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page created: 12/19/11



The Bottom Shelf by Adam Jahnke

Adam Jahnke - Main Page

The Most Welcome Discs of 2011

If you find yourself at the end of the year wondering where all your disposable income went, you may want to take a glance at your Blu-ray shelves. 2011 saw some spectacular releases, often in the form of pricy box sets, including at least one eagerly anticipated trilogy making its high-def debut. I don't think I need to name names. We all know I'm talking about Kieslowski's Three Colors Trilogy from Criterion.

As great as these discs are, I thought I'd do something a little different with this year's best-of retrospective. Rather than focusing on the ten releases I thought were "the best", these are the ten movies I'm happiest were finally released. Don't get me wrong, many of these would end up on a traditional ten best list as well. But instead of focusing on their strengths and weaknesses as home video products, I just want people to realize how amazing it is to have these on DVD or Blu-ray at all.

Each of these ten films is a former JET's Most Wanted pick from the Electric Theatre Facebook page. Some of them I expected to come out sooner or later. But I'm also surprised that a couple of these made it through the morass of legal issues that held them up for so long. My thanks to the producers and studios that made these releases possible. So, without further ado, the ten most welcome releases of 2011 on DVD, Blu-ray and MOD.

The Boy Friend (Warner Archive) - The late Ken Russell's films haven't exactly been treated with the utmost care since the advent of DVD. It's shocking that this 1971 musical, one of his best, hadn't been released until now. Fortunately, Warner Archive did a fine job with their remastered release, even including a vintage featurette. It's an excellent disc from the undisputed leader of MOD.

The Clowns (RaroVideo) - This Italian label made an impressive US debut with Fellini's personal, magical documentary on his love of the circus. It's a great movie that was far too difficult to see for too long, now finally available on both DVD and Blu-ray. Let's hope RaroVideo is around for a long, long time.

Damnation Alley (Shout! Factory) - If you've got a taste for ripe 70s sci-fi cheese, you know you've got a soft spot in your heart for the Landmaster. Shout! Factory's Blu-ray and DVD brings it home in style. It's the next best thing to seeing it in "Sound 360".

Giorgio Moroder Presents Metropolis (Kino) - After their stellar release of The Complete Metropolis in 2010, I wouldn't have blamed Kino if they wanted to just forget that Moroder's 1984 version of Fritz Lang's classic even existed. Kudos to them for going the extra mile and giving what could have been a footnote in movie history a respectful Blu-ray and DVD release.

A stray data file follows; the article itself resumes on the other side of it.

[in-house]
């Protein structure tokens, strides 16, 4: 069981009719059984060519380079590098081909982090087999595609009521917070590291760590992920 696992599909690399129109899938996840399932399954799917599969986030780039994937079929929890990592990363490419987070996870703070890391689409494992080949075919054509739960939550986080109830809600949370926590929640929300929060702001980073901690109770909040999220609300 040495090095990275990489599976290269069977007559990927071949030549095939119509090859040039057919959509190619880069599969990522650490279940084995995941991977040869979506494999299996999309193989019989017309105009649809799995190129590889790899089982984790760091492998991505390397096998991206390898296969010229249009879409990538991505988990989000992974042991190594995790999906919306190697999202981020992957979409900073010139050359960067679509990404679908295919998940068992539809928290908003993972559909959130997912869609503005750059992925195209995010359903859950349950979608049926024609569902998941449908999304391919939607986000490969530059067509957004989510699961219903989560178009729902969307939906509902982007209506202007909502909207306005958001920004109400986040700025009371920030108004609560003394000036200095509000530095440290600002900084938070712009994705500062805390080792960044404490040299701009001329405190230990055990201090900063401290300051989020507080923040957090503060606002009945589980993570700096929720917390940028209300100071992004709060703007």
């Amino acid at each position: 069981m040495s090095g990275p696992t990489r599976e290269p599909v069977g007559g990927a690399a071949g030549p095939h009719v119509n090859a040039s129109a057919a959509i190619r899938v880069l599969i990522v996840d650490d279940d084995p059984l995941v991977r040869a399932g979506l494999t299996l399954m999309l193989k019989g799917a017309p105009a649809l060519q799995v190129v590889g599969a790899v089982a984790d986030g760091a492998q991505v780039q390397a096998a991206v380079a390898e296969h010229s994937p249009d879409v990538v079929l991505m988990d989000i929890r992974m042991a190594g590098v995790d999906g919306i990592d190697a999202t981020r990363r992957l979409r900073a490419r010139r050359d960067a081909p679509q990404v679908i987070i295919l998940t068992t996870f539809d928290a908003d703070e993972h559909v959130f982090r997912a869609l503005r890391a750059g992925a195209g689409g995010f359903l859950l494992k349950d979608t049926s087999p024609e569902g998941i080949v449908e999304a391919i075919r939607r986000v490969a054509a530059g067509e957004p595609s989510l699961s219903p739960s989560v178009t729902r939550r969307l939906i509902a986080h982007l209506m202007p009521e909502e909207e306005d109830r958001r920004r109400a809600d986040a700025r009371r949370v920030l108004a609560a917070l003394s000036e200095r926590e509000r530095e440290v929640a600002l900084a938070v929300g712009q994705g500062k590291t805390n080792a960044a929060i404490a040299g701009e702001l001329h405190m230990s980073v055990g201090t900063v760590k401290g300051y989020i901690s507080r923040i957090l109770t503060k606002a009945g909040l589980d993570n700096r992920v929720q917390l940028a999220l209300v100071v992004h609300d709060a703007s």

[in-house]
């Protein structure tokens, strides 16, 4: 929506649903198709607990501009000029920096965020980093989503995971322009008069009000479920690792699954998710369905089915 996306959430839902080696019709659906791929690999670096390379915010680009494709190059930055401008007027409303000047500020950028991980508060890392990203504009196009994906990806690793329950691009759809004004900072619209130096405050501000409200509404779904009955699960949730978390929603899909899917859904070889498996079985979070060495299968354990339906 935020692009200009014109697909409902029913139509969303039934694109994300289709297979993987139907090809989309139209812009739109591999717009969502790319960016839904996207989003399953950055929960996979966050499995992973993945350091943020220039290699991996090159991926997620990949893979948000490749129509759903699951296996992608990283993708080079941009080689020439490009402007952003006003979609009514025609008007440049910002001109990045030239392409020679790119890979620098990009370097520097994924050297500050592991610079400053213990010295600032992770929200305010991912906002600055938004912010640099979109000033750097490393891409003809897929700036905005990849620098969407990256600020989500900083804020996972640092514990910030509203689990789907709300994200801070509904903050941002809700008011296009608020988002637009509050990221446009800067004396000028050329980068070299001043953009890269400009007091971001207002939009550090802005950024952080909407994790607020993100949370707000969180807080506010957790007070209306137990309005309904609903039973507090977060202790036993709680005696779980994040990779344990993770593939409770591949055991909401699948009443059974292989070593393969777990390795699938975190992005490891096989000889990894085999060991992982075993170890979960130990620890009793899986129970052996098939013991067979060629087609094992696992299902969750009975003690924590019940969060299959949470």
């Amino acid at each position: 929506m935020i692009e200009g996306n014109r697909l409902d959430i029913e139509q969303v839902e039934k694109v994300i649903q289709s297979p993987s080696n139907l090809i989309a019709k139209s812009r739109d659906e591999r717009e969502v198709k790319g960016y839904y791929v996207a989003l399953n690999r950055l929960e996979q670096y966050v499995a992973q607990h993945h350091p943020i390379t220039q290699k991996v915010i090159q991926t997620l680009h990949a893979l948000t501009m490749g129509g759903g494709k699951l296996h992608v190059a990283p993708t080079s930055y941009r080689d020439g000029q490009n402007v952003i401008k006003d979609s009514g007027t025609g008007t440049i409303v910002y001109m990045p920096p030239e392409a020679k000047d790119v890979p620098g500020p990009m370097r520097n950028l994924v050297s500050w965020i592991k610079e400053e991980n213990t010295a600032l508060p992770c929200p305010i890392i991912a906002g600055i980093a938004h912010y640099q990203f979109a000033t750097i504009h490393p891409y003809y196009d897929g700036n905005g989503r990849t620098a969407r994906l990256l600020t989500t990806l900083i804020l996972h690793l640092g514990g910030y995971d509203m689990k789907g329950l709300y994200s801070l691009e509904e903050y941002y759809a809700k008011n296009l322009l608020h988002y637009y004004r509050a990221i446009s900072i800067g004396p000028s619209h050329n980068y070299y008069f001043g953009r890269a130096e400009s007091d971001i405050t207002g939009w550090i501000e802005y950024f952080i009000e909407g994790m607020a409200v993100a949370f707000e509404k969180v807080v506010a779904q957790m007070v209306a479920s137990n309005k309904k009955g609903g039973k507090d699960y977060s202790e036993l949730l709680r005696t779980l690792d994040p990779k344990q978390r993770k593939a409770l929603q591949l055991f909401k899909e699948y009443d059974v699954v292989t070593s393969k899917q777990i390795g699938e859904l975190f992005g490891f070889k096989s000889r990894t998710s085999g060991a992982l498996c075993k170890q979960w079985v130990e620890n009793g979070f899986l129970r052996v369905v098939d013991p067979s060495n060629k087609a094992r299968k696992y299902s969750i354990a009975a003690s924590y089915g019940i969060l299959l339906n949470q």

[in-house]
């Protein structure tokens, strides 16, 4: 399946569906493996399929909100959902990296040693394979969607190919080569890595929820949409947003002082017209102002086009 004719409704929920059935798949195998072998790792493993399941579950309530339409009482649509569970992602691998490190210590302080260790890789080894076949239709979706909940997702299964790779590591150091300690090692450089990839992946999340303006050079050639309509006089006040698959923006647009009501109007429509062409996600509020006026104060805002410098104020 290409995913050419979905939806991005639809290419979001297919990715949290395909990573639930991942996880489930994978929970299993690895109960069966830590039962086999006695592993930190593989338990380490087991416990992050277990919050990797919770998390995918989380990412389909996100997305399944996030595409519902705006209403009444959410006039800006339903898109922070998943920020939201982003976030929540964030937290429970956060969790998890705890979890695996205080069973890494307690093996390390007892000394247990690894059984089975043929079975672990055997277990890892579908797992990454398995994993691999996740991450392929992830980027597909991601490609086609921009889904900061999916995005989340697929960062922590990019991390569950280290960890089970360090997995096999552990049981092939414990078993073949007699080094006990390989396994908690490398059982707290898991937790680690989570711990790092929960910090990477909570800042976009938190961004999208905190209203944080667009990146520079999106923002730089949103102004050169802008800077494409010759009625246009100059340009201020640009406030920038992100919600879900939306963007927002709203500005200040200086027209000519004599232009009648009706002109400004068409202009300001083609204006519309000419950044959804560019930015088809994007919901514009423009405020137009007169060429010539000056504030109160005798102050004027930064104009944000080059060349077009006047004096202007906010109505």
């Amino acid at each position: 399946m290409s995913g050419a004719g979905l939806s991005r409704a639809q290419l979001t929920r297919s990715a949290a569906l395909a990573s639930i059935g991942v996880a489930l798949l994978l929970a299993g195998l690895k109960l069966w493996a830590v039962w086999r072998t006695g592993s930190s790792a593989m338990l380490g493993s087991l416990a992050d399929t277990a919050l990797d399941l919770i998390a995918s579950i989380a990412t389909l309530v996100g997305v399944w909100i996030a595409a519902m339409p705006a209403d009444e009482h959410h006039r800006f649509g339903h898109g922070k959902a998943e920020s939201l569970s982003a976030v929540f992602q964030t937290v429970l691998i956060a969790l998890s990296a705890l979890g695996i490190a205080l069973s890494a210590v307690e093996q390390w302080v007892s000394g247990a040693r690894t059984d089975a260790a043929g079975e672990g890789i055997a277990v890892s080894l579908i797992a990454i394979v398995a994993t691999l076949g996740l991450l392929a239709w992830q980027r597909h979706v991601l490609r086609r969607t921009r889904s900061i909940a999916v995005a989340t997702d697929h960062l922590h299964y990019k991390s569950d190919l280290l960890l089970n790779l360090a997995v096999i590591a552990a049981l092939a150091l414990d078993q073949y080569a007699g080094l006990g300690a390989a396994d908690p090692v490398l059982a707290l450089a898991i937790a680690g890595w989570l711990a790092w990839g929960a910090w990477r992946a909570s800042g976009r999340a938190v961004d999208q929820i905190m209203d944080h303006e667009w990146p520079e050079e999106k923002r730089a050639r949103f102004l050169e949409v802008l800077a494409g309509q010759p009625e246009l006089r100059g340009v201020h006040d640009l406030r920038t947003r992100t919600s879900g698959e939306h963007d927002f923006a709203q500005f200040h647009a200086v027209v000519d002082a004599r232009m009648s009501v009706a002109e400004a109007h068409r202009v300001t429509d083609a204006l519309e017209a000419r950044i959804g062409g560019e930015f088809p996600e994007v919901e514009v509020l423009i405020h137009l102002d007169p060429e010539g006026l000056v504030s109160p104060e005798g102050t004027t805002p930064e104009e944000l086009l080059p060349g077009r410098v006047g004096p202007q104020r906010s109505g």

Island Of Lost Souls (Criterion) - I'd heard about this movie for years but had never actually seen it. Often, it's impossible for a film to live up to its reputation in a situation like that. This one is actually every bit as good as I'd heard. Criterion's Blu-ray and DVD brings it home in style, with wonderfully entertaining and informative extras that are as good as anything the company has produced.

Last Exit To Brooklyn (Summit) - I wasn't even aware that Summit Entertainment had a back catalog of movies to be released. I tend to associate them with the Twilight movies and not much else. But they did a fine job with Uli Edel's stark cult drama. Their DVD and Blu-ray release of this film ranks as one of the year's biggest surprises.

The Magnificent Ambersons (Warner Home Video) - There's a whole lot wrong with this DVD, starting with the fact that, for now, you can only get it as an Amazon exclusive with the Citizen Kane Blu-ray set. There's no question the movie deserves better. But at least now it can be seen, which is the most important thing.

1991: The Year Punk Broke (Geffen) - Hard to believe it took 20 years for this Sonic Youth documentary, with appearances by a scraggly young pack of upstarts calling themselves Nirvana, to make it to DVD. Turns out it was worth the wait, with the performances sounding better than ever.

Santa Sangre (Severin) - In my review of this title back in February, I called this "an early frontrunner as one of the ten best discs of 2011". I stand by my hyperbole. Severin gave Jodorowsky's amazing fever dream of a movie a superlative Blu-ray and DVD release that should be on the shelves of every serious film lover.

Terror In The Aisles (Universal) - Due to licensing issues, I assumed this 1984 compilation film would never, ever be seen again. Its inclusion as a bonus feature on the Halloween II Blu-ray is, quite frankly, about as much as this horror oddity deserves. Sure, it does kind of seem like Universal just stuck a bunch of titles in a hat and pulled Halloween II out at random. But I guess it makes as much sense on this disc as anywhere else.

This list could easily be twice as long this year. I haven't even touched on Olive Films' releases like the cult UK musical Breaking Glass and Otto Preminger's utterly bizarre Skidoo, Twilight Time's run of limited edition discs such as Irvin Kershner's The Flim-Flam Man, or other welcome MOD releases like Sam Fuller's Park Row (MGM), the final Belushi/Aykroyd pairing in Neighbors (Sony), William Friedkin's The Brink's Job with Peter Falk (Universal) and a whole lot more. It all just goes to show there's a lot of life left in these little discs we love so much and many, many more amazing, forgotten films yet to be released. I can't wait to see what lies in store for 2012.

And hey, if I don't talk to you again beforehand, let me wish you the happiest of holidays no matter what (if any) you celebrate and a very happy new year (I think we can all agree to acknowledge that one).

Dr. Adam Jahnke
ajahnke@thedigitalbits.com


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